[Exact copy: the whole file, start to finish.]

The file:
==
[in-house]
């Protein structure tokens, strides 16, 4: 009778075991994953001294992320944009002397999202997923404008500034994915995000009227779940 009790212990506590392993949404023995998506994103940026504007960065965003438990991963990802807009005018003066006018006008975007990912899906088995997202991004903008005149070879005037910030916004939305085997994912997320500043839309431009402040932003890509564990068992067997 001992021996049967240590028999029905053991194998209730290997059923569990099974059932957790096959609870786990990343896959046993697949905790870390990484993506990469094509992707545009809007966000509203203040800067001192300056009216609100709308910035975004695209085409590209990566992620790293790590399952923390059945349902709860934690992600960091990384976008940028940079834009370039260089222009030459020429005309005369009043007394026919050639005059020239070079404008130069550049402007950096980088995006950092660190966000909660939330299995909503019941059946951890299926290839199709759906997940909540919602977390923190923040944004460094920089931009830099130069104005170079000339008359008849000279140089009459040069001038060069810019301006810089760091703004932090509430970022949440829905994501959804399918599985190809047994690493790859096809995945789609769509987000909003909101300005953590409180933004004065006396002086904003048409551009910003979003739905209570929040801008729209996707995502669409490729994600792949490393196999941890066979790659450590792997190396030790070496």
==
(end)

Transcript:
[in-house]
């Protein structure tokens, strides 16, 4: 009778075991994953001294992320944009002397999202997923404008500034994915995000009227779940 009790212990506590392993949404023995998506994103940026504007960065965003438990991963990802807009005018003066006018006008975007990912899906088995997202991004903008005149070879005037910030916004939305085997994912997320500043839309431009402040932003890509564990068992067997 001992021996049967240590028999029905053991194998209730290997059923569990099974059932957790096959609870786990990343896959046993697949905790870390990484993506990469094509992707545009809007966000509203203040800067001192300056009216609100709308910035975004695209085409590209990566992620790293790590399952923390059945349902709860934690992600960091990384976008940028940079834009370039260089222009030459020429005309005369009043007394026919050639005059020239070079404008130069550049402007950096980088995006950092660190966000909660939330299995909503019941059946951890299926290839199709759906997940909540919602977390923190923040944004460094920089931009830099130069104005170079000339008359008849000279140089009459040069001038060069810019301006810089760091703004932090509430970022949440829905994501959804399918599985190809047994690493790859096809995945789609769509987000909003909101300005953590409180933004004065006396002086904003048409551009910003979003739905209570929040801008729209996707995502669409490729994600792949490393196999941890066979790659450590792997190396030790070496």